Adrenalin Misfits

2.0 Overall Score

Written by on December 21, 2010 in

Why do I have to select my character and board again each time I begin a race? Are there even any differences between the available characters and boards? They all feel the same. Also, why are there ramps facing directly into the wall of the course? Why am I unable to activate my powerup even when performing the gesture prescribed by the game for doing so? All valid questions for which Konami’s Adrenalin Misfits provides no discernable answers.  Adrenalin Misfits is an extreme boarding race game in which players race across various environments.  It is squarely aimed at the kids market.

I don’t want to come down on the game too hard. Aside from a few bonehead decisions, it is a mostly competent if loose motion-controlled racing game. It has a number of modes which all feel mostly similar, the greatest challenge being the player’s attempt to correlate any motions he might be making with his body to anything happening on the screen. Perhaps you want to have layered on top of this a challenge to finish first, or maybe you prefer to attempt to trick your way to a high score. Perhaps you enjoy the idea of busting balloons. At any rate, you’ll find you seem to have very minimal influence over the outcome. Luckily, the AI racers are no better. Despite all the times I found myself cross-boarding directly into a wall hoping the physics would see fit to thrust me back on the correct path to complete the race, I remained competitive.

The whole thing has a very juvenile over-the-top aesthetic which apparently wants to appeal to the younger set. Practically every asset be it music, art, or otherwise is uninspired, but maybe that is just my jaded old eyes which crave a more muted, subtle visual and aural experience. I had my daughter join me for a session before bedtime to get her take on the game. Although she seemed to enjoy jumping around with me in multiplayer, I could tell she was also having trouble feeling like she had any power over the outcome. Most telling was that she was finished playing after a single race.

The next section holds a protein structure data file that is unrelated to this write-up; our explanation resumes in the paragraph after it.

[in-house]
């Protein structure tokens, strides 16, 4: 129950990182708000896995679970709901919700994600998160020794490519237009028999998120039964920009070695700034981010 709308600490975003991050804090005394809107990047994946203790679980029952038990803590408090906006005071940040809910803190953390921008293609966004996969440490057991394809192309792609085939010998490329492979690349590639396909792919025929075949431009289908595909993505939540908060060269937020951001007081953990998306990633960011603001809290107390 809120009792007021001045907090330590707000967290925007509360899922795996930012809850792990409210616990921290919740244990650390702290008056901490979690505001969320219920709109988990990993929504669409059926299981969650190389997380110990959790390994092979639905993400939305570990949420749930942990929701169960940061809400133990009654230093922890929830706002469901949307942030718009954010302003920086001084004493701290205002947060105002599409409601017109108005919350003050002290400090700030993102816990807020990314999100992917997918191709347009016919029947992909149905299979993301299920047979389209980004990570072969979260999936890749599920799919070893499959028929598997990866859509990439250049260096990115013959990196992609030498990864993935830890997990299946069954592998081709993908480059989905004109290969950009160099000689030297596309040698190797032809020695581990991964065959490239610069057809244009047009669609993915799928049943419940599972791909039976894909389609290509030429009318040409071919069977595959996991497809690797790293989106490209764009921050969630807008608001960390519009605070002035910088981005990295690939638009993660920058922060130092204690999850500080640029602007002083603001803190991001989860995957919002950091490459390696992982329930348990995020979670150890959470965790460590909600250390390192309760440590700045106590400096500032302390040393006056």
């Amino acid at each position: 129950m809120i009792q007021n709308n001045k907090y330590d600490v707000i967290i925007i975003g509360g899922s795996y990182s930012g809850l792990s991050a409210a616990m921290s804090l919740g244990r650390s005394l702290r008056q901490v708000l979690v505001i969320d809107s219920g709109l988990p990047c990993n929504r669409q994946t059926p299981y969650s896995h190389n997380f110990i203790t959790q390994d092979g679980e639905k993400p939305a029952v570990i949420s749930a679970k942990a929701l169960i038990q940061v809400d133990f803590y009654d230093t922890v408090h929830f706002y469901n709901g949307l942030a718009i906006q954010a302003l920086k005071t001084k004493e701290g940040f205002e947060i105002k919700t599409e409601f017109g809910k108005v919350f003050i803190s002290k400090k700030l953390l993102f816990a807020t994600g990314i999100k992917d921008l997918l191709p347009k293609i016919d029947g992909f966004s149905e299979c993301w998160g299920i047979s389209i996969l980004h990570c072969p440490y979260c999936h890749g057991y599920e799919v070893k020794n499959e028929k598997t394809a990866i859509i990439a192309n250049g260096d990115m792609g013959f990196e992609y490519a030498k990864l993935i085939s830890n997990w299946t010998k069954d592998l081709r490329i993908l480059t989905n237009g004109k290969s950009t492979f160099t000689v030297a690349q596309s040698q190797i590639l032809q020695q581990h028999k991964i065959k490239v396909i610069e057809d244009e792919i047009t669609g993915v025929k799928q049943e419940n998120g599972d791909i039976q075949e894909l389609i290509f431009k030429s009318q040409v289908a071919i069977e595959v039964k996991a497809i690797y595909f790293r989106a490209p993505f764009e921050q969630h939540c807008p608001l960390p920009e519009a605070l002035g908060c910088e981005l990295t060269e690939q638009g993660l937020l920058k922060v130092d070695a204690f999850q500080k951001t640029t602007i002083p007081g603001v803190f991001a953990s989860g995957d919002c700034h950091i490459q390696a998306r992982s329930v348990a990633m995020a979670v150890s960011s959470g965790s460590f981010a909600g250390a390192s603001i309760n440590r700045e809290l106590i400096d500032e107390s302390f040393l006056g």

Konami did one thing very right, and in comes by way of the game’s menu interface. I’m not sure if they have a name for it, but I will call it the pose-based menu system. Instead of placing a floating hand over top of a menu button and holding it there, the player matches a pose shown on the desired menu item. For example, confirming a selection is done by raising your right fist into the air. Moving the selection to the left or the right is done by extending either your left or right arm directly out to the side. It’s a pretty good way to navigate menus on Kinect and is often less tedious than the aforementioned alternative.

Another interface decision accounts for one of the game’s most annoying traits. After each race, you must choose which type of event you want to attempt next. Then, you must choose your track. Then, you choose your racer. Then, you choose your board. Now, you are ready to play. Four menus after each race is a bit much. Instead, add a gesture to allow the player to change racers and boards, but assume they don’t want to. This would half the amount of menu finagling breaking up the flow of the game.

Lack of a career mode leaves players with no feeling they are progressing in any meaningful way unless you count the unlocks of samey tracks, boards, and characters which feel very much like skins on top of the few available from the start. It feels like a single mini-game gussied up with multiple modes which have the player doing basically the same thing: hopping on a “crossboard” and flinging himself down a mountain.

The Kinect library is slim as is the case with any new platform. Developers will undoubtedly try to cash in on this fact and release half-baked games knowing they will receive equal billing on store shelves with the more polished titles. I have trouble seeing Adrenalin Misfits as much more than this principle in practice. If you want a quick fun albeit shallow demo of the technology try Kinect Sports or even the packed-in Kinect Adventures. Both will provide you with much more satisfaction than this.

A copy of Adrenalin Misfits was provided to The Married Gamers for review and evaluation.


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Author: Devon Campbell View all posts by
Devon's childhood has crept way into adulthood... and he's cool with that. He's embraced it by continuing the nerdy pursuits of his youth and indoctrinating his poor wife, Tiffany, and daughter, Ambria, thereby possibly spreading the disease to them. They don't seem to mind so much.

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